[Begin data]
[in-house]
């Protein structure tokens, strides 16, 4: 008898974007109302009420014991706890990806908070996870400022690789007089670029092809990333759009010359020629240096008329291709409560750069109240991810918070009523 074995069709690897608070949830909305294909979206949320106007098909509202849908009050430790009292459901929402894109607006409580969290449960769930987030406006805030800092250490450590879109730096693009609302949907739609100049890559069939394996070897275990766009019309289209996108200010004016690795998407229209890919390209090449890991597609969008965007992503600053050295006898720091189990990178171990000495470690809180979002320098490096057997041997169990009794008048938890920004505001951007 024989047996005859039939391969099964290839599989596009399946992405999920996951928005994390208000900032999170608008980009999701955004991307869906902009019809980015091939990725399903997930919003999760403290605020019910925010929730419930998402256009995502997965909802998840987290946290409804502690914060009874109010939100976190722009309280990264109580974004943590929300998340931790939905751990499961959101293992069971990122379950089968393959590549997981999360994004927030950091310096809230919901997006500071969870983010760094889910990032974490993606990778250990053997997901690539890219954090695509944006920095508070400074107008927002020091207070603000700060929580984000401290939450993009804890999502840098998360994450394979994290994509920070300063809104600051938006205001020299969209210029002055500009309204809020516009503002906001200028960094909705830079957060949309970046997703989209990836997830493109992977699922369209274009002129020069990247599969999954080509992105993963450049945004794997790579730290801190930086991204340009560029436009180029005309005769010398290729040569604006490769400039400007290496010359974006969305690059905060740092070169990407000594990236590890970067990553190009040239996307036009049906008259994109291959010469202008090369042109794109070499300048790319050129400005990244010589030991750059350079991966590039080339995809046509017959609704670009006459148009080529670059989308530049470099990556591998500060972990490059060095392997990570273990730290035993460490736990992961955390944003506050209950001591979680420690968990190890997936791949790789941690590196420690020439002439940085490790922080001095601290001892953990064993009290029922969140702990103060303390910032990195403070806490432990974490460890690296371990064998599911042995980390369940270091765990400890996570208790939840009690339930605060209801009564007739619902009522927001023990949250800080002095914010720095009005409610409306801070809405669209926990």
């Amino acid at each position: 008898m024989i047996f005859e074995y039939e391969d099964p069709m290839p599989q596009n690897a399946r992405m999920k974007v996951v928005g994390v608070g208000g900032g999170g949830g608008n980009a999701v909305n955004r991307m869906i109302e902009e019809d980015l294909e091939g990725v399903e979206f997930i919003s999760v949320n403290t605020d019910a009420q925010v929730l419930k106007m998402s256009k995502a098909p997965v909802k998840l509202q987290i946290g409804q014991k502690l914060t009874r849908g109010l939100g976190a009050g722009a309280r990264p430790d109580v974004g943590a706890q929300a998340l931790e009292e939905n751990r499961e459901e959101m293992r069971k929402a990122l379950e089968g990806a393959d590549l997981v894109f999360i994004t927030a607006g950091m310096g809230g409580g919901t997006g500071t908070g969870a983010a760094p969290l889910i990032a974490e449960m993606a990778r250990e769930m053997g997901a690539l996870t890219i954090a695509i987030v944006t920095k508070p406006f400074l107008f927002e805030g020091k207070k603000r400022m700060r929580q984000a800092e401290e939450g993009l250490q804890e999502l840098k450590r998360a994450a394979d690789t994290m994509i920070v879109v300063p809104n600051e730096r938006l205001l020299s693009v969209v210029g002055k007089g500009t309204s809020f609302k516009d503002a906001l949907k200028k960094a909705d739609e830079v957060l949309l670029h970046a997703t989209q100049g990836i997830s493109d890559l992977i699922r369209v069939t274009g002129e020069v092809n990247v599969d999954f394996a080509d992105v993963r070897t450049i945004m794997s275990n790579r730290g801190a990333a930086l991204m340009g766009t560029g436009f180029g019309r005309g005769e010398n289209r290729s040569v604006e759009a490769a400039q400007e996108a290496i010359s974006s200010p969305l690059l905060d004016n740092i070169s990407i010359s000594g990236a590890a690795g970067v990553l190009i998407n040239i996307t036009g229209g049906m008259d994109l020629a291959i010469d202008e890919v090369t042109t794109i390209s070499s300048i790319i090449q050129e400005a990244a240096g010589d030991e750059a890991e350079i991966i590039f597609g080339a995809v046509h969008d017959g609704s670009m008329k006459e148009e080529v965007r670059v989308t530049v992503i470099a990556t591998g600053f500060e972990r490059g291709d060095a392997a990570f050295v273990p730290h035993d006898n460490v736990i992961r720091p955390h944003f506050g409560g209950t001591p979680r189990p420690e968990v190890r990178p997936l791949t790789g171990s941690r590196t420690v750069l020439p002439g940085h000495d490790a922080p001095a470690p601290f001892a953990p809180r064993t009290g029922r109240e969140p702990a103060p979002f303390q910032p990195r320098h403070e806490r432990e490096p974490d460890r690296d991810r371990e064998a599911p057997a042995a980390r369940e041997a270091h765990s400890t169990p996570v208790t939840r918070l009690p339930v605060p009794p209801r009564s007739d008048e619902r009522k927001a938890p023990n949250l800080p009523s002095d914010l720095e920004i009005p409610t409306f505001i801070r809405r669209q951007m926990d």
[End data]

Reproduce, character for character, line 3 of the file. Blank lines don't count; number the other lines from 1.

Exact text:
């Amino acid at each position: 008898m024989i047996f005859e074995y039939e391969d099964p069709m290839p599989q596009n690897a399946r992405m999920k974007v996951v928005g994390v608070g208000g900032g999170g949830g608008n980009a999701v909305n955004r991307m869906i109302e902009e019809d980015l294909e091939g990725v399903e979206f997930i919003s999760v949320n403290t605020d019910a009420q925010v929730l419930k106007m998402s256009k995502a098909p997965v909802k998840l509202q987290i946290g409804q014991k502690l914060t009874r849908g109010l939100g976190a009050g722009a309280r990264p430790d109580v974004g943590a706890q929300a998340l931790e009292e939905n751990r499961e459901e959101m293992r069971k929402a990122l379950e089968g990806a393959d590549l997981v894109f999360i994004t927030a607006g950091m310096g809230g409580g919901t997006g500071t908070g969870a983010a760094p969290l889910i990032a974490e449960m993606a990778r250990e769930m053997g997901a690539l996870t890219i954090a695509i987030v944006t920095k508070p406006f400074l107008f927002e805030g020091k207070k603000r400022m700060r929580q984000a800092e401290e939450g993009l250490q804890e999502l840098k450590r998360a994450a394979d690789t994290m994509i920070v879109v300063p809104n600051e730096r938006l205001l020299s693009v969209v210029g002055k007089g500009t309204s809020f609302k516009d503002a906001l949907k200028k960094a909705d739609e830079v957060l949309l670029h970046a997703t989209q100049g990836i997830s493109d890559l992977i699922r369209v069939t274009g002129e020069v092809n990247v599969d999954f394996a080509d992105v993963r070897t450049i945004m794997s275990n790579r730290g801190a990333a930086l991204m340009g766009t560029g436009f180029g019309r005309g005769e010398n289209r290729s040569v604006e759009a490769a400039q400007e996108a290496i010359s974006s200010p969305l690059l905060d004016n740092i070169s990407i010359s000594g990236a590890a690795g970067v990553l190009i998407n040239i996307t036009g229209g049906m008259d994109l020629a291959i010469d202008e890919v090369t042109t794109i390209s070499s300048i790319i090449q050129e400005a990244a240096g010589d030991e750059a890991e350079i991966i590039f597609g080339a995809v046509h969008d017959g609704s670009m008329k006459e148009e080529v965007r670059v989308t530049v992503i470099a990556t591998g600053f500060e972990r490059g291709d060095a392997a990570f050295v273990p730290h035993d006898n460490v736990i992961r720091p955390h944003f506050g409560g209950t001591p979680r189990p420690e968990v190890r990178p997936l791949t790789g171990s941690r590196t420690v750069l020439p002439g940085h000495d490790a922080p001095a470690p601290f001892a953990p809180r064993t009290g029922r109240e969140p702990a103060p979002f303390q910032p990195r320098h403070e806490r432990e490096p974490d460890r690296d991810r371990e064998a599911p057997a042995a980390r369940e041997a270091h765990s400890t169990p996570v208790t939840r918070l009690p339930v605060p009794p209801r009564s007739d008048e619902r009522k927001a938890p023990n949250l800080p009523s002095d914010l720095e920004i009005p409610t409306f505001i801070r809405r669209q951007m926990d």